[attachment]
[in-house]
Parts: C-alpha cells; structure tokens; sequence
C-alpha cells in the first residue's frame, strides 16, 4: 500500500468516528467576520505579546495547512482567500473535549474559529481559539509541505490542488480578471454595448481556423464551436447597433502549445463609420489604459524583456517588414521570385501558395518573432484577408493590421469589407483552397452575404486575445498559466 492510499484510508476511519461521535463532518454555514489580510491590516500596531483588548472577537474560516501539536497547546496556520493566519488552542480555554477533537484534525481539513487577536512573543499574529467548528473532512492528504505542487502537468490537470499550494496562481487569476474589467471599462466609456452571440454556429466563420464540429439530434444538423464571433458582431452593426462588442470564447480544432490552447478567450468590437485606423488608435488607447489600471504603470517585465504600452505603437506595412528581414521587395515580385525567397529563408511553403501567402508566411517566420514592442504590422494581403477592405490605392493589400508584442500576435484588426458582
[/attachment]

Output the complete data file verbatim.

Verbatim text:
[in-house]
Parts: C-alpha cells; structure tokens; sequence
C-alpha cells in the first residue's frame, strides 16, 4: 500500500468516528467576520505579546495547512482567500473535549474559529481559539509541505490542488480578471454595448481556423464551436447597433502549445463609420489604459524583456517588414521570385501558395518573432484577408493590421469589407483552397452575404486575445498559466 492510499484510508476511519461521535463532518454555514489580510491590516500596531483588548472577537474560516501539536497547546496556520493566519488552542480555554477533537484534525481539513487577536512573543499574529467548528473532512492528504505542487502537468490537470499550494496562481487569476474589467471599462466609456452571440454556429466563420464540429439530434444538423464571433458582431452593426462588442470564447480544432490552447478567450468590437485606423488608435488607447489600471504603470517585465504600452505603437506595412528581414521587395515580385525567397529563408511553403501567402508566411517566420514592442504590422494581403477592405490605392493589400508584442500576435484588426458582